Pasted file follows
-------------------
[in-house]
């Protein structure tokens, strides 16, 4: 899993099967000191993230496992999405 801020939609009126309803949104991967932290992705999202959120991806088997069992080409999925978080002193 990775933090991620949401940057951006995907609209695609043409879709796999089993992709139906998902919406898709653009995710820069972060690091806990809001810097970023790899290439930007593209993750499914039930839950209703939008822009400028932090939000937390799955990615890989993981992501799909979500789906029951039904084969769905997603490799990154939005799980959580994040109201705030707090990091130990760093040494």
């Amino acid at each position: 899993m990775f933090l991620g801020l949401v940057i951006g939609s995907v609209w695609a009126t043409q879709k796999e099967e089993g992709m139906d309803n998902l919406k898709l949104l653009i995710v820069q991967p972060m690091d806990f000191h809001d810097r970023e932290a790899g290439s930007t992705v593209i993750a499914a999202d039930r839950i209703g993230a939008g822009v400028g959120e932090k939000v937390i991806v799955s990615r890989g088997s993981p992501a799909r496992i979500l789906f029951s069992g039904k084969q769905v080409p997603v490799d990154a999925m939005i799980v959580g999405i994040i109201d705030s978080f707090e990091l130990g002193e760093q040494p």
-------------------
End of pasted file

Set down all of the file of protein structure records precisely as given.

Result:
[in-house]
């Protein structure tokens, strides 16, 4: 899993099967000191993230496992999405 801020939609009126309803949104991967932290992705999202959120991806088997069992080409999925978080002193 990775933090991620949401940057951006995907609209695609043409879709796999089993992709139906998902919406898709653009995710820069972060690091806990809001810097970023790899290439930007593209993750499914039930839950209703939008822009400028932090939000937390799955990615890989993981992501799909979500789906029951039904084969769905997603490799990154939005799980959580994040109201705030707090990091130990760093040494």
């Amino acid at each position: 899993m990775f933090l991620g801020l949401v940057i951006g939609s995907v609209w695609a009126t043409q879709k796999e099967e089993g992709m139906d309803n998902l919406k898709l949104l653009i995710v820069q991967p972060m690091d806990f000191h809001d810097r970023e932290a790899g290439s930007t992705v593209i993750a499914a999202d039930r839950i209703g993230a939008g822009v400028g959120e932090k939000v937390i991806v799955s990615r890989g088997s993981p992501a799909r496992i979500l789906f029951s069992g039904k084969q769905v080409p997603v490799d990154a999925m939005i799980v959580g999405i994040i109201d705030s978080f707090e990091l130990g002193e760093q040494p």